IN some quarters an impression prevails that the Japanese spaniel is quite a modern introduction. This is, however, not so; and at one of our very earliest dog shows—that held in the Holborn Horse Repository in 1862—a class was provided for Japanese, which at that time were oftener called pugs than spaniels. There were then nine entries, and Mr. C. Keller, Camberwell, won first prize with a black and white dog called Caro. The Japanese themselves claim great antiquity for these little dogs, going so far as to be rivals with the Maltese in that respect, and declaring that our own toy spaniels were originally produced from the Japanese. But, as I have had to say repeatedly, the origins of the varieties of the dog cannot be traced. We have them and so should be contented. These little dogs are now called and identified as Japanese spaniels because they are supposed to have originally been brought from Japan. From what I have been told, and from what I have read, I believe them to be equally indigenous to the northern and other parts of China. In the Field over twenty years ago there was an excellent article on the dogs of China, in which the writer states that there is the “Pekin pug, remarkable for its diminutive size, sometimes so small as to be carried in the sleeves of a Chinese coat. Hence they are called sleeve dogs. Some resemble the old-fashioned short-bow-legged pugs, which may have been originally introduced into Europe from China by the Portuguese, and hence called Portuguese or Spanish pugs. These dogs are generally smooth skinned. There are other kinds, resembling Scotch Skye terriers, which might, in some exaggerated instances, be considered equally handsome in their extreme ugliness, in having their faces concealed by long hair, and a line of division running along the back, the hair on each side reaching to the ground. All these kinds are remarkable for the shortness of their nose, giving rise to the supposition that it was the result of mechanical interference with the proper growth of the head, as in the case of the artificially produced distortion of the feet of the Chinese women, but such is not the case, as all who have seen the little puppies of the species can testify. . . .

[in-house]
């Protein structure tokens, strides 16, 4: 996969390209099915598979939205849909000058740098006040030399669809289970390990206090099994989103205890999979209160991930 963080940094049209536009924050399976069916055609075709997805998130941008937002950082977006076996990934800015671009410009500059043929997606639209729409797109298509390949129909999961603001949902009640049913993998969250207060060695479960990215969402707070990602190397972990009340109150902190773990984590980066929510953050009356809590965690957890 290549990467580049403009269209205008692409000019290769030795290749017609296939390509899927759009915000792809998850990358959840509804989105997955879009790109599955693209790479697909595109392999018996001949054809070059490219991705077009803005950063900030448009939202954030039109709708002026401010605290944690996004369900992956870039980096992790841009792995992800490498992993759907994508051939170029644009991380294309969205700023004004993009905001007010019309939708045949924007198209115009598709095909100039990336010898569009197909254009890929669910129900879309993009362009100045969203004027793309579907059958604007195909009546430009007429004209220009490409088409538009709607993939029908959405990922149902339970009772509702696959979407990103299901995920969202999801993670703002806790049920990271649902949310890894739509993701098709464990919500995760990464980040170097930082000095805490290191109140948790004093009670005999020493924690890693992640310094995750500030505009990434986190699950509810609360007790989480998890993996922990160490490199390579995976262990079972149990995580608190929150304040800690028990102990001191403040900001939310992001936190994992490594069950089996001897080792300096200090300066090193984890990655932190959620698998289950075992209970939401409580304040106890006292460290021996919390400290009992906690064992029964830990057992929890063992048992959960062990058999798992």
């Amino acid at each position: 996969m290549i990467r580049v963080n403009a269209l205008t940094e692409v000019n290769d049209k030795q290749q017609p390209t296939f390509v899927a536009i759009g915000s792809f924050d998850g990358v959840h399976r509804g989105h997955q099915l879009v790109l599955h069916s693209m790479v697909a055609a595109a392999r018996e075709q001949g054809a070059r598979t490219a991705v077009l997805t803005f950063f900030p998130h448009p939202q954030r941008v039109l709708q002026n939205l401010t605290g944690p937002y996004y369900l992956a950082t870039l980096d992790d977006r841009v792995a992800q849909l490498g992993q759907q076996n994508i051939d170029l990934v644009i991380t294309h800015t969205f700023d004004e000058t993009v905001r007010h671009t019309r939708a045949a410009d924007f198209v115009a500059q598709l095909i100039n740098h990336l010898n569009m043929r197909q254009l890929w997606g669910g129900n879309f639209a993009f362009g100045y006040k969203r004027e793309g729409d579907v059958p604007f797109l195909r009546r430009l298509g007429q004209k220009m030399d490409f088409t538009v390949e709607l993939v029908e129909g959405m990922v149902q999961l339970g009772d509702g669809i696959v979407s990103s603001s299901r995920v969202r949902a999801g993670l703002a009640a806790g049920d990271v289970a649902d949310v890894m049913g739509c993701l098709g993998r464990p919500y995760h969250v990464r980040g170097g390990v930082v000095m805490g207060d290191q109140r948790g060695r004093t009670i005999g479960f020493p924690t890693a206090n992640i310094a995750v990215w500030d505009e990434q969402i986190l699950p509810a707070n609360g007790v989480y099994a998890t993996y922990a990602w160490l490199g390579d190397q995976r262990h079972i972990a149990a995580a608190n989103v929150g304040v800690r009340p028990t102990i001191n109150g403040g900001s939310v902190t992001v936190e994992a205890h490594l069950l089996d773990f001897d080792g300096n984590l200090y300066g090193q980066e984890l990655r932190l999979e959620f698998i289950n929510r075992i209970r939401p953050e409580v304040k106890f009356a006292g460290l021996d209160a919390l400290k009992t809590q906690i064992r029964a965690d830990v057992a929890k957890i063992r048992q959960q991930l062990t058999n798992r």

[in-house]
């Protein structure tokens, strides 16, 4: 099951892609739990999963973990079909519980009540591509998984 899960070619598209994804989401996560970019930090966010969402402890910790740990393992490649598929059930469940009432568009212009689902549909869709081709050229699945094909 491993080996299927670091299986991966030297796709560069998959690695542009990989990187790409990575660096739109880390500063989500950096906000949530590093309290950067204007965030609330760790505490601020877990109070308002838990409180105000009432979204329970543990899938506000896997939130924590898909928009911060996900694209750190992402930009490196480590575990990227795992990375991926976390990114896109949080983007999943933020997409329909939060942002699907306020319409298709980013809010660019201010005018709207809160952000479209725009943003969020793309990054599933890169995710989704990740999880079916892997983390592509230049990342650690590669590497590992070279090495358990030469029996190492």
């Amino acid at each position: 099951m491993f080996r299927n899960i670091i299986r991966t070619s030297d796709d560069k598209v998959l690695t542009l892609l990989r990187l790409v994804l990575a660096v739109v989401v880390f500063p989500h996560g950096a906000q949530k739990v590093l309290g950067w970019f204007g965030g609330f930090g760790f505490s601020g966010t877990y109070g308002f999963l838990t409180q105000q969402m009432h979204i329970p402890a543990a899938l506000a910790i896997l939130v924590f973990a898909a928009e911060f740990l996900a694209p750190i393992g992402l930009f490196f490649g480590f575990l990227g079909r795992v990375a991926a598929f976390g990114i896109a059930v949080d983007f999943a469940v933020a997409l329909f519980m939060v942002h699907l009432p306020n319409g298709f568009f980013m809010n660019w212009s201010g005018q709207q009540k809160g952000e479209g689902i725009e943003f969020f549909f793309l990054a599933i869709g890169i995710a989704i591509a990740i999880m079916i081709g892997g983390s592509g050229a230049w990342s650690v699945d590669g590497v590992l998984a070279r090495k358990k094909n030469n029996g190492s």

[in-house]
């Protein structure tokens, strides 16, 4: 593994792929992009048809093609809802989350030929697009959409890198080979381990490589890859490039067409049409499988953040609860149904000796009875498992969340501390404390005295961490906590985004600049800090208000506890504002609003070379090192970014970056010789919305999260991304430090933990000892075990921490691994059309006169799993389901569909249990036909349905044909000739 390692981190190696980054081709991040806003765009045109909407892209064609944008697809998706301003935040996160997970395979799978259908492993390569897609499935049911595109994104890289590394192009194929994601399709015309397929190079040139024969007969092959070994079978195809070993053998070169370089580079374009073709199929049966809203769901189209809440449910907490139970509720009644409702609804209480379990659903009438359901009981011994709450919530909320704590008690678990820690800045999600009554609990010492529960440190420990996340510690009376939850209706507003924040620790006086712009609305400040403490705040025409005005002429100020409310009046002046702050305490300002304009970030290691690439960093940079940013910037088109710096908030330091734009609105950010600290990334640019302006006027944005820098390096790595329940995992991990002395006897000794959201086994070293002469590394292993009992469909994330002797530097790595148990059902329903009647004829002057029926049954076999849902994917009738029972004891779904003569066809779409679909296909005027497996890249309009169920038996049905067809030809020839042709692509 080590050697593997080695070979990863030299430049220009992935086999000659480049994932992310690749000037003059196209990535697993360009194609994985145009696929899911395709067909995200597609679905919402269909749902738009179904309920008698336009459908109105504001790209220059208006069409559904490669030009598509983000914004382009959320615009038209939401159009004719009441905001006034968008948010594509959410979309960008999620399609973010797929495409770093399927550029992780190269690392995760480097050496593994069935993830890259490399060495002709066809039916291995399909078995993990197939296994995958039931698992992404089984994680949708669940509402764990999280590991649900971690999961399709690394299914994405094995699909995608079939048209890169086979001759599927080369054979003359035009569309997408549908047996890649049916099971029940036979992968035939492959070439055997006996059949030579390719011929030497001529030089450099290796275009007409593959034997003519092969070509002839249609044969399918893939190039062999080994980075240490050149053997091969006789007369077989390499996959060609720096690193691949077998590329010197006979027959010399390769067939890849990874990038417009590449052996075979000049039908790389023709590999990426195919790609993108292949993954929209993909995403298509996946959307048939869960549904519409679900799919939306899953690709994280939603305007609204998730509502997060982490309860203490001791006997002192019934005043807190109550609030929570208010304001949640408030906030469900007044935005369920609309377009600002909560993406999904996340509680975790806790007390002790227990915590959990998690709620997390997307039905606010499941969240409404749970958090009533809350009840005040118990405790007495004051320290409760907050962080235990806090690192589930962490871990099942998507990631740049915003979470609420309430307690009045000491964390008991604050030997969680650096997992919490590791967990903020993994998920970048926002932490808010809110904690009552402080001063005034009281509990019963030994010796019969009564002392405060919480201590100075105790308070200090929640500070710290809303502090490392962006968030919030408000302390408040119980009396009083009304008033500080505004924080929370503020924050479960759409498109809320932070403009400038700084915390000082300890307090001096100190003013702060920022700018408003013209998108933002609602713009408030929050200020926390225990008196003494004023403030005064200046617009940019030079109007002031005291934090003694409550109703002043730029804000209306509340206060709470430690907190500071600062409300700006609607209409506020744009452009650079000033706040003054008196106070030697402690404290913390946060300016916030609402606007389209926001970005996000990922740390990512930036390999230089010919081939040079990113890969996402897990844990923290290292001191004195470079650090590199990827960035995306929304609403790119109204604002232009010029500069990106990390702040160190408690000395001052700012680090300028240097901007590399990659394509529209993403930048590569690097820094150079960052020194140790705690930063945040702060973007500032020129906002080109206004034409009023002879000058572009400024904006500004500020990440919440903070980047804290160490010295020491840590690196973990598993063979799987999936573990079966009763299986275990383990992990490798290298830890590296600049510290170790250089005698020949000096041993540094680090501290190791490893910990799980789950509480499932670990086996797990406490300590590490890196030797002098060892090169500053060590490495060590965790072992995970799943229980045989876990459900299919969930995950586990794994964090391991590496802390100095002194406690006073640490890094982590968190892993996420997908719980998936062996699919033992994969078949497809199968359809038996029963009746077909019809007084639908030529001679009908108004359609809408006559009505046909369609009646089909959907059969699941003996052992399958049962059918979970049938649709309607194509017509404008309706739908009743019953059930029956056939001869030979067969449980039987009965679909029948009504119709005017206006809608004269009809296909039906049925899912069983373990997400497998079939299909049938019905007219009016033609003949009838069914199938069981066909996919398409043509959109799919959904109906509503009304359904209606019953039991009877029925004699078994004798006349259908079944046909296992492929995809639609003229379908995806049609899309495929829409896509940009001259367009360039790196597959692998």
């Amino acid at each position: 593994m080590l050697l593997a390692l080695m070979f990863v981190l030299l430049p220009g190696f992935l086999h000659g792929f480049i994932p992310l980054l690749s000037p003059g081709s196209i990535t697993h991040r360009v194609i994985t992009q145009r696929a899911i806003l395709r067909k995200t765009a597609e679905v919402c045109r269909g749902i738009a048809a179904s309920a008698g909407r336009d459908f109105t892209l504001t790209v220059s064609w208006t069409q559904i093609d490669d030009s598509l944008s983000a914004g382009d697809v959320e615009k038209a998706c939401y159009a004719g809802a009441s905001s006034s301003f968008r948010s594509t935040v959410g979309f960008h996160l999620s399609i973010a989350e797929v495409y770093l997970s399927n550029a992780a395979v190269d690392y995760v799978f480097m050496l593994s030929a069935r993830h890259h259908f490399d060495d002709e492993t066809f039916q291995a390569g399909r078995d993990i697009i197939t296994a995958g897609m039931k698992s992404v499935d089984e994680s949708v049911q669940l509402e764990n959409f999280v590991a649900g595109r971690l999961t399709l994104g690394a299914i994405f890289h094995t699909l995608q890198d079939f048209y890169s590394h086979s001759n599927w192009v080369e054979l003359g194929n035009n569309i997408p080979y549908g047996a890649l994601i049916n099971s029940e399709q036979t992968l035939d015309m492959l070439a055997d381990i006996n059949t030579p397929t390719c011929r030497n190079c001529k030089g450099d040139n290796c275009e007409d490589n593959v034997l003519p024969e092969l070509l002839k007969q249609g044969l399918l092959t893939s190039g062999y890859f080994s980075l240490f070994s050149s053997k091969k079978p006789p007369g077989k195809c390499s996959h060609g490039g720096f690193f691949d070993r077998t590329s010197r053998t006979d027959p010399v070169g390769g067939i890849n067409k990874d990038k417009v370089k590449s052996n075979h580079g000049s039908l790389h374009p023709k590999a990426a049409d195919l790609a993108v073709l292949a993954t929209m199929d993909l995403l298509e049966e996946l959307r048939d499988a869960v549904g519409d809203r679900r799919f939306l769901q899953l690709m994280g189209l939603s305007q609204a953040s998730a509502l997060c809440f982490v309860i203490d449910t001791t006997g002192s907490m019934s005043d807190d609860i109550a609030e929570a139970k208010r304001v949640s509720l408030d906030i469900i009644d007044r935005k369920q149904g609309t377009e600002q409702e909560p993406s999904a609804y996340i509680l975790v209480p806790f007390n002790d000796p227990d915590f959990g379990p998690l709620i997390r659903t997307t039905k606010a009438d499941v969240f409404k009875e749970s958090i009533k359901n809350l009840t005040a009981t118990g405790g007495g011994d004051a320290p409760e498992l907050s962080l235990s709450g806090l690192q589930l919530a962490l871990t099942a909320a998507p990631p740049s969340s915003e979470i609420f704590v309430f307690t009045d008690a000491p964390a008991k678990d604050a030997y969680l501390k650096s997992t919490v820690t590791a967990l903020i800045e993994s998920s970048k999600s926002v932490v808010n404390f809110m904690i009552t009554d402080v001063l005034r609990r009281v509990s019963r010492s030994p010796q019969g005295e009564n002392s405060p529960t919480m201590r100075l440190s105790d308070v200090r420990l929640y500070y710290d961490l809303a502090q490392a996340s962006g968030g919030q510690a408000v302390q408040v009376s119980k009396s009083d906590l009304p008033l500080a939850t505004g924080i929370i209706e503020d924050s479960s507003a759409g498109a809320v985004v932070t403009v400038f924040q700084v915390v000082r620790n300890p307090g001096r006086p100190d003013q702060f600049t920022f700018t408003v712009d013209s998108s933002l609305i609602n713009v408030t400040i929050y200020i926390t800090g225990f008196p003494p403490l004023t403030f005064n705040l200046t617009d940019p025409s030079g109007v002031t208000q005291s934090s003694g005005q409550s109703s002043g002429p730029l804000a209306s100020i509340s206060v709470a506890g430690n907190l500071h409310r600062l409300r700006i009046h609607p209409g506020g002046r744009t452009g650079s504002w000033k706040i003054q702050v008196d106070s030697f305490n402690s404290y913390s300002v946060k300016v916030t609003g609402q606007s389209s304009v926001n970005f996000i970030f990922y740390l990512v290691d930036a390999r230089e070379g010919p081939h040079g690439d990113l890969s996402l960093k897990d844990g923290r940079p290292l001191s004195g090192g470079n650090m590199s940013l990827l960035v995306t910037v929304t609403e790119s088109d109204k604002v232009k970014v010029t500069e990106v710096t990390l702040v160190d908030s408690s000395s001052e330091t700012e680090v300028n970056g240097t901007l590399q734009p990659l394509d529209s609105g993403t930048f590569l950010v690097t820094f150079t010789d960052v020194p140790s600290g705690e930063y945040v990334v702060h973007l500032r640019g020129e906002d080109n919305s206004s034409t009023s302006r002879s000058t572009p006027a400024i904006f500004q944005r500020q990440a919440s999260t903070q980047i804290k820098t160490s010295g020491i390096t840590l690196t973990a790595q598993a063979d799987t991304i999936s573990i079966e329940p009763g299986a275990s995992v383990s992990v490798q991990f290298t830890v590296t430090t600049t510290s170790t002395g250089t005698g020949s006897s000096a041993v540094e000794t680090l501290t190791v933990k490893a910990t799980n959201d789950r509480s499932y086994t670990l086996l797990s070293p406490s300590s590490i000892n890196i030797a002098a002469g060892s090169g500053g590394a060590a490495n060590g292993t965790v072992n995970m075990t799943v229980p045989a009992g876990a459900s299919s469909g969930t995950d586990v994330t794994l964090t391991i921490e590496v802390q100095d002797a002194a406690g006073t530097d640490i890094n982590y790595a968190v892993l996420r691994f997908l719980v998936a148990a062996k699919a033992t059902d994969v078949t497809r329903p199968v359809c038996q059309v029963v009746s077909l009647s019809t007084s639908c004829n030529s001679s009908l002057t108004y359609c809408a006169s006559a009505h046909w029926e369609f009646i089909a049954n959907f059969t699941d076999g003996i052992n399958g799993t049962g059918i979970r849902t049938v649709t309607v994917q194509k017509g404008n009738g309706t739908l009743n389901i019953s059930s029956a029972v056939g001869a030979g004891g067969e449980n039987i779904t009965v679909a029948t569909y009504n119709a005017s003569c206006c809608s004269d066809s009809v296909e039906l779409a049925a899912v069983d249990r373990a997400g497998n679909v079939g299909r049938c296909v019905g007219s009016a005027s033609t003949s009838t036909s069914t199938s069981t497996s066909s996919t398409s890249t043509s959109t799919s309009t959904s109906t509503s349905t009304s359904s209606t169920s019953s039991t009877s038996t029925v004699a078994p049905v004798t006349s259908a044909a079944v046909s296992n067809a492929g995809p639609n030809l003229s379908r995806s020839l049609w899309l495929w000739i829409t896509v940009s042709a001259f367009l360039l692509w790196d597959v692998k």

These small dogs were originally derived from Corea, and are continually imported from that country into China, where, especially in the north, they are much valued, where they are to be found in the houses of the wealthy.” The above, as being written by an authority on Chinese dogs, I think well worth reproducing, but whether admirers of the Japanese dogs will recognise much resemblance to their favourites in the dogs described, is a matter for them to determine. In 1870 a black and white Japanese spaniel, such as we have now, was entered at a Crystal Palace dog show by Mr. P. Gordon. It was called a Mandarin pug, and said to be one of the four taken at the sacking of the Summer Palace at Pekin. This little dog was about twelve years old when shown in England. In their native country the “Japs" are called “sleeve dogs,” because it is, or was, the fashion for the Japanese swell of the period to carry his little toy dog about with him hidden in one of the sleeves of his flowing garment. Thus the smaller the dogs the better, and specimens not more than three pounds weight are cherished exceedingly. It is said that to keep the dogs as minute as possible, it is customary when young to give them a liquor called “saki,” which retards their growth. Such an idea is quite as fallacious as is the belief at one time common with us, that our diminutive toys were made so by potions of gin given at stated periods. Elsewhere I have alluded to a similar system which was said to be carried out with the Maltese dogs. There appears to be a little difference of opinion here as to what size a Japanese spaniel ought to be, and I consider that a specimen 6lb. weight or so is quite small enough for anything. When smaller dogs are produced they are delicate and sickly, uncertain breeders, and for these reasons are not desirable, and those judges who would give a prize to a very diminutive specimen, which, so far as locomotion is concerned, is as a dwarf at a penny show compared with a full-grown man, are certainly not going the right way towards perpetuating the breed in this country. Still, where one of the most diminutive creatures is as perfect and active as the larger specimens, the latter must on the occasion take, as it were, a back seat. On the subject of size, Mr. C. F. Grindrod, of Malvern, wrote to a weekly paper not long ago — “Japanese spaniels are of almost any size from even under 41b. weight to over 20lb. Specimens are fairly healthy from 6lb. or 7lb., but usually much more so from 8lb. to 12lb. Where, however, the weight is reduced to 4lb., of which we have had several examples at late shows, it means the product of breeder's tricks, which it is wrong to encourage. “These tiny specimens, again, have not got the points of the larger ones, though they are undeniably very pretty—also undeniably useless, except for the shows. No possessor of a female specimen of these attenuated Toys dare run the risk of breeding from it—a sufficient proof of nature gone wrong. “Apart from this, I maintain that the true charms of the species, the admitted points, are lost in these tiny examples. To take one point alone, no one ever saw a grand head in a very small-bred Jap; and this, according to the Toy Spaniel Club's description (from which, by the way, at least as regards colour, a native of Japan would hardly recognise his own breed), ought to rank first of all, yet counts very little with most judges. “To the only defensive argument raised by the ladies for diminutive Japs, that Toys should be as small as possible, I reply that health should count before a fad, and I also ask, ‘How about King and Prince Charles, some of the best of which have weighed from 12lb. to 20lb., and which are probably own cousins to the Japs?' “One cannot dictate exact weights in any breed, X